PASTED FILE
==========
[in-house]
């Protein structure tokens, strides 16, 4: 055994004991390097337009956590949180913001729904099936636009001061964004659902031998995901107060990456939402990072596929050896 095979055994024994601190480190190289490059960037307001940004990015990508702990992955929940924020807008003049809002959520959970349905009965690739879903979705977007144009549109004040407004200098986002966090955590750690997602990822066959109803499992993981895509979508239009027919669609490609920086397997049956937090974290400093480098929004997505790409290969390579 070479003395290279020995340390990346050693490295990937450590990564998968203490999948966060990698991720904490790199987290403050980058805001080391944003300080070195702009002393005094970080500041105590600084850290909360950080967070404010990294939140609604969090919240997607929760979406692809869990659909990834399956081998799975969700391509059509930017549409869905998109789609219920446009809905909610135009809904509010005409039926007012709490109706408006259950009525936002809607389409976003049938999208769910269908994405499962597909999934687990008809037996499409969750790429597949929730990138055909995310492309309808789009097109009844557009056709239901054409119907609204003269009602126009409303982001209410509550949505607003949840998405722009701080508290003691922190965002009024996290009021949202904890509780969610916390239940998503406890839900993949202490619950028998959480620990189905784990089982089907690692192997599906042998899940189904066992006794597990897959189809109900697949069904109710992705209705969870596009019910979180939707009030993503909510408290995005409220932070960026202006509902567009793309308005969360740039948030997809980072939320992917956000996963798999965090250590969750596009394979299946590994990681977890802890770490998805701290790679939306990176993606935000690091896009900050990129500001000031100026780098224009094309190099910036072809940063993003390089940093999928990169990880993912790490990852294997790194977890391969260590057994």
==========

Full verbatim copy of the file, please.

[in-house]
């Protein structure tokens, strides 16, 4: 055994004991390097337009956590949180913001729904099936636009001061964004659902031998995901107060990456939402990072596929050896 095979055994024994601190480190190289490059960037307001940004990015990508702990992955929940924020807008003049809002959520959970349905009965690739879903979705977007144009549109004040407004200098986002966090955590750690997602990822066959109803499992993981895509979508239009027919669609490609920086397997049956937090974290400093480098929004997505790409290969390579 070479003395290279020995340390990346050693490295990937450590990564998968203490999948966060990698991720904490790199987290403050980058805001080391944003300080070195702009002393005094970080500041105590600084850290909360950080967070404010990294939140609604969090919240997607929760979406692809869990659909990834399956081998799975969700391509059509930017549409869905998109789609219920446009809905909610135009809904509010005409039926007012709490109706408006259950009525936002809607389409976003049938999208769910269908994405499962597909999934687990008809037996499409969750790429597949929730990138055909995310492309309808789009097109009844557009056709239901054409119907609204003269009602126009409303982001209410509550949505607003949840998405722009701080508290003691922190965002009024996290009021949202904890509780969610916390239940998503406890839900993949202490619950028998959480620990189905784990089982089907690692192997599906042998899940189904066992006794597990897959189809109900697949069904109710992705209705969870596009019910979180939707009030993503909510408290995005409220932070960026202006509902567009793309308005969360740039948030997809980072939320992917956000996963798999965090250590969750596009394979299946590994990681977890802890770490998805701290790679939306990176993606935000690091896009900050990129500001000031100026780098224009094309190099910036072809940063993003390089940093999928990169990880993912790490990852294997790194977890391969260590057994």